2014 vegetable varieties report card
‘Peppermint Stick’ chard (read about it and other vegetable varieties below)
As promised, here is a report card on how the vegetable varieties I grew in my garden this year performed. Their grades are in parentheses.
Green Globe – (A) This variety has more rounded heads and greener foliage. It was less productive and seemed more prone to aphids for some reason.
Imperial Star – (B) It has more grayish foliage and was much more productive than Green Globe.
Italian Pesto – (A) Very prolific, grew well, very flavorful.
Fagiolo Nano – (B-) Not very productive and the beans were tougher than I care for.
French Fillet – (A+) Incredibly prolific, tender and narrow beans with great flavor.
Italian Snap – (B) It wasn’t this variety’s fault; I had some defective germination mix that affected the germination of the bean seeds; by the time I realized what the problem was, they seeds I started later got off to a very slow start. Normally, Italian Snap is excellent, though.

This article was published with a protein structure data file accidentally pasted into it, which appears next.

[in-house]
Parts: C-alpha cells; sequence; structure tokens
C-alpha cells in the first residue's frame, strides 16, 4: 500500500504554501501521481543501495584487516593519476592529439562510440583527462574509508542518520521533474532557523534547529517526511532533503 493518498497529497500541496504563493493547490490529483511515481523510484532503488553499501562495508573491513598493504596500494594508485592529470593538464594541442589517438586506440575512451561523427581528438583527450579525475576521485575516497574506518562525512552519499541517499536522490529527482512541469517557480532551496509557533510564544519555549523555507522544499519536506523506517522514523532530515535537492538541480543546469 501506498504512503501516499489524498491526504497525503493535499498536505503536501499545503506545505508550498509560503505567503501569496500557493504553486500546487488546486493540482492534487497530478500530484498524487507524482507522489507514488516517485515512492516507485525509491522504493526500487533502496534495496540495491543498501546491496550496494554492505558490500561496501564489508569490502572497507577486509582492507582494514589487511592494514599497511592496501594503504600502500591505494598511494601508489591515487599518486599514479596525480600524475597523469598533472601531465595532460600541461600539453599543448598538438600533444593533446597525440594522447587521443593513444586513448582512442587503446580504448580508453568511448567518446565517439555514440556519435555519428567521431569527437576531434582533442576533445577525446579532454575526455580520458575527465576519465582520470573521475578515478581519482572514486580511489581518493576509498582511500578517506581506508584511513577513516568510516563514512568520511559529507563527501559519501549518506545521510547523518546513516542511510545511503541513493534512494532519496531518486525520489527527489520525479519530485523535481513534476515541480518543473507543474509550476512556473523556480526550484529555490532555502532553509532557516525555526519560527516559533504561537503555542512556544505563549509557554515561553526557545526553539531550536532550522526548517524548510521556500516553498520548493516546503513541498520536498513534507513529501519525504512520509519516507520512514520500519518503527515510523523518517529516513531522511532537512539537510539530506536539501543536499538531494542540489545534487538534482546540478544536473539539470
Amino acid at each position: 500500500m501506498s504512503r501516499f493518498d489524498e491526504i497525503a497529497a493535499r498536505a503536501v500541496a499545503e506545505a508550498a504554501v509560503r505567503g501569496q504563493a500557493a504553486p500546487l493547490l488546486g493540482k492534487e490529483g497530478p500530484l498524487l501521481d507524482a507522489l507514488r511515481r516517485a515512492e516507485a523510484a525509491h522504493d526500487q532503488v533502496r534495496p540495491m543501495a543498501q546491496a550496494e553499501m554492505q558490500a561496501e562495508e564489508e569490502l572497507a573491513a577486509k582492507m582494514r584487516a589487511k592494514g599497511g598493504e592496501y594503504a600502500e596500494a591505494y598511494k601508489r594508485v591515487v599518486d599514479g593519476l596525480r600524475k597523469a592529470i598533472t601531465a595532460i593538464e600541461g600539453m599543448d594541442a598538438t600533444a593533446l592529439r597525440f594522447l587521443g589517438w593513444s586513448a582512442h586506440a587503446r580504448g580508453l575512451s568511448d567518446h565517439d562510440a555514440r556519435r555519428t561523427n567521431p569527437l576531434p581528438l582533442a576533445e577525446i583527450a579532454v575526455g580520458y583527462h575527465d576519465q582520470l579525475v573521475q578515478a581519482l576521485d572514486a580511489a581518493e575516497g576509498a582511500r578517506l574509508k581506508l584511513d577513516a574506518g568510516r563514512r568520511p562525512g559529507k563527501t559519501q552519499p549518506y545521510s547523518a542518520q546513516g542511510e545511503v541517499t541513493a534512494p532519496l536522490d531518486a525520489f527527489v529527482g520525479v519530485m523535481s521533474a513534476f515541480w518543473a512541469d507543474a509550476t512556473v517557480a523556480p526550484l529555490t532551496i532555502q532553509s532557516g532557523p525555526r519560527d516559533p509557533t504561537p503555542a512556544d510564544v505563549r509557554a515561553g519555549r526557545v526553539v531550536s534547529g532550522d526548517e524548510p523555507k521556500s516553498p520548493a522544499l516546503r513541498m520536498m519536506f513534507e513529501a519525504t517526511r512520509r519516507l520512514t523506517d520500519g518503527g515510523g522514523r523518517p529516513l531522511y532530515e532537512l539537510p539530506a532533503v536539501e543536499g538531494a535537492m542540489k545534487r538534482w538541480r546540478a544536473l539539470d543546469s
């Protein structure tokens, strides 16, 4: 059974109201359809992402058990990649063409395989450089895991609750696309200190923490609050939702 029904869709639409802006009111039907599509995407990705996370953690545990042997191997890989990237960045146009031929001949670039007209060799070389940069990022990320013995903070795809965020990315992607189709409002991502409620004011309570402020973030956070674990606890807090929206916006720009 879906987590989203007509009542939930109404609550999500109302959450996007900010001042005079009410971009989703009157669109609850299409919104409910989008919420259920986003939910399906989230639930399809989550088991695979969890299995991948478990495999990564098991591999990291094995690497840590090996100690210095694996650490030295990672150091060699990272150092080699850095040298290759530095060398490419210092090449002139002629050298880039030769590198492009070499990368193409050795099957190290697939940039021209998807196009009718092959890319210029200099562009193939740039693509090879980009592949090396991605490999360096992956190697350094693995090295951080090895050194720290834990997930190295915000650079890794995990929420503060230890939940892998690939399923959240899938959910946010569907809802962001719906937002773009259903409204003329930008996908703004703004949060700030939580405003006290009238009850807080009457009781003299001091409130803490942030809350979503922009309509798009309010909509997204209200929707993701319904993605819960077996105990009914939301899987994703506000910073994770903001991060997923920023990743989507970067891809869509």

Scarlet Runner – (B) This bean tends to produce well later in the season; beans not as tender as I prefer. The red flowers attract hummingbirds, which is a plus. Vigorous vines.
Detroit Red – (B+) They grew and developed roots fairly quickly; good flavor.
Jersey Wakefield (A) – This is a tried-and-true variety for me. Develops very nice heads, good flavor.
Caraflex (A) – This was new to me this year; heads were conical but larger than I was expecting; they grew and developed very quickly. Attractive plant as well.
Purple Haze (B) – I grew this variety for the novelty of it because the roots are purple on the outside and orange on the inside. The flavor is good and the carrots are deep purple on the outer layers; be aware that the fresh carrots will leave purple dye on anything they touch, especially once you’ve peeled them! I noticed the foliage seemed susceptible to powdery mildew. It also wanted to bolt to seed, beginning at least a month ago. The other varieties I grew didn’t have either of these problems.